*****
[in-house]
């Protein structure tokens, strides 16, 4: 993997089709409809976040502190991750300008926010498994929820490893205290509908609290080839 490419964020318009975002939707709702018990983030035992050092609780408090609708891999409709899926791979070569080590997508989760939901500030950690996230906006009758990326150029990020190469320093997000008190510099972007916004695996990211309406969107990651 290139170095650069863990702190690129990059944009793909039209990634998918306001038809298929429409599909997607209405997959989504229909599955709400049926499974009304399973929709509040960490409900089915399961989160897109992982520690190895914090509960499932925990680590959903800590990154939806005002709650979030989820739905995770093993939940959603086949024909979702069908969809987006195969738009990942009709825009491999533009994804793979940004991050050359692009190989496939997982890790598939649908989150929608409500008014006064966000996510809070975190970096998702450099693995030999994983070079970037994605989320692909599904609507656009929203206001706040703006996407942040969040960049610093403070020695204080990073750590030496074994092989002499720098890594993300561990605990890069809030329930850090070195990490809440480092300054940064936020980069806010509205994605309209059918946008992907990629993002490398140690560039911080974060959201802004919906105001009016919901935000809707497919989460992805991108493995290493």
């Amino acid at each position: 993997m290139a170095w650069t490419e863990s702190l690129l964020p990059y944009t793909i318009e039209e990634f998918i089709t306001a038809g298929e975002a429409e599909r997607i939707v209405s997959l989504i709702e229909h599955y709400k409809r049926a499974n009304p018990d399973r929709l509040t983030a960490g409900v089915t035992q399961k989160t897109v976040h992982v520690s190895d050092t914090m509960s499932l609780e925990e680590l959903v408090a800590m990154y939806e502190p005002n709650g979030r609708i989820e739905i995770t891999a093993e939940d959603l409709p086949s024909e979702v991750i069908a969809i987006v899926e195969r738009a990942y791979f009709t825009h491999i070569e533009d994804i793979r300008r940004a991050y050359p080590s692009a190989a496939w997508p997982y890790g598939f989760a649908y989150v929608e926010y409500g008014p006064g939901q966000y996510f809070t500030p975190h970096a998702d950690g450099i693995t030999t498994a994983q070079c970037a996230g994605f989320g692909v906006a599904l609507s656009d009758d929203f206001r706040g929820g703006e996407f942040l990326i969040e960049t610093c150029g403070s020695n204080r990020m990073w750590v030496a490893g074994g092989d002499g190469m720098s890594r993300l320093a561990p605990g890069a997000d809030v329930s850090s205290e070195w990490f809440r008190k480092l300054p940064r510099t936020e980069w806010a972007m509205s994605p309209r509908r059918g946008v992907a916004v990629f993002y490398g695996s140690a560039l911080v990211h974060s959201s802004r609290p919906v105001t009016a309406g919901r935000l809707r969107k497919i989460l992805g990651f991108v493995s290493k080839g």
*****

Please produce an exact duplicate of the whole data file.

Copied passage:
[in-house]
């Protein structure tokens, strides 16, 4: 993997089709409809976040502190991750300008926010498994929820490893205290509908609290080839 490419964020318009975002939707709702018990983030035992050092609780408090609708891999409709899926791979070569080590997508989760939901500030950690996230906006009758990326150029990020190469320093997000008190510099972007916004695996990211309406969107990651 290139170095650069863990702190690129990059944009793909039209990634998918306001038809298929429409599909997607209405997959989504229909599955709400049926499974009304399973929709509040960490409900089915399961989160897109992982520690190895914090509960499932925990680590959903800590990154939806005002709650979030989820739905995770093993939940959603086949024909979702069908969809987006195969738009990942009709825009491999533009994804793979940004991050050359692009190989496939997982890790598939649908989150929608409500008014006064966000996510809070975190970096998702450099693995030999994983070079970037994605989320692909599904609507656009929203206001706040703006996407942040969040960049610093403070020695204080990073750590030496074994092989002499720098890594993300561990605990890069809030329930850090070195990490809440480092300054940064936020980069806010509205994605309209059918946008992907990629993002490398140690560039911080974060959201802004919906105001009016919901935000809707497919989460992805991108493995290493």
């Amino acid at each position: 993997m290139a170095w650069t490419e863990s702190l690129l964020p990059y944009t793909i318009e039209e990634f998918i089709t306001a038809g298929e975002a429409e599909r997607i939707v209405s997959l989504i709702e229909h599955y709400k409809r049926a499974n009304p018990d399973r929709l509040t983030a960490g409900v089915t035992q399961k989160t897109v976040h992982v520690s190895d050092t914090m509960s499932l609780e925990e680590l959903v408090a800590m990154y939806e502190p005002n709650g979030r609708i989820e739905i995770t891999a093993e939940d959603l409709p086949s024909e979702v991750i069908a969809i987006v899926e195969r738009a990942y791979f009709t825009h491999i070569e533009d994804i793979r300008r940004a991050y050359p080590s692009a190989a496939w997508p997982y890790g598939f989760a649908y989150v929608e926010y409500g008014p006064g939901q966000y996510f809070t500030p975190h970096a998702d950690g450099i693995t030999t498994a994983q070079c970037a996230g994605f989320g692909v906006a599904l609507s656009d009758d929203f206001r706040g929820g703006e996407f942040l990326i969040e960049t610093c150029g403070s020695n204080r990020m990073w750590v030496a490893g074994g092989d002499g190469m720098s890594r993300l320093a561990p605990g890069a997000d809030v329930s850090s205290e070195w990490f809440r008190k480092l300054p940064r510099t936020e980069w806010a972007m509205s994605p309209r509908r059918g946008v992907a916004v990629f993002y490398g695996s140690a560039l911080v990211h974060s959201s802004r609290p919906v105001t009016a309406g919901r935000l809707r969107k497919i989460l992805g990651f991108v493995s290493k080839g």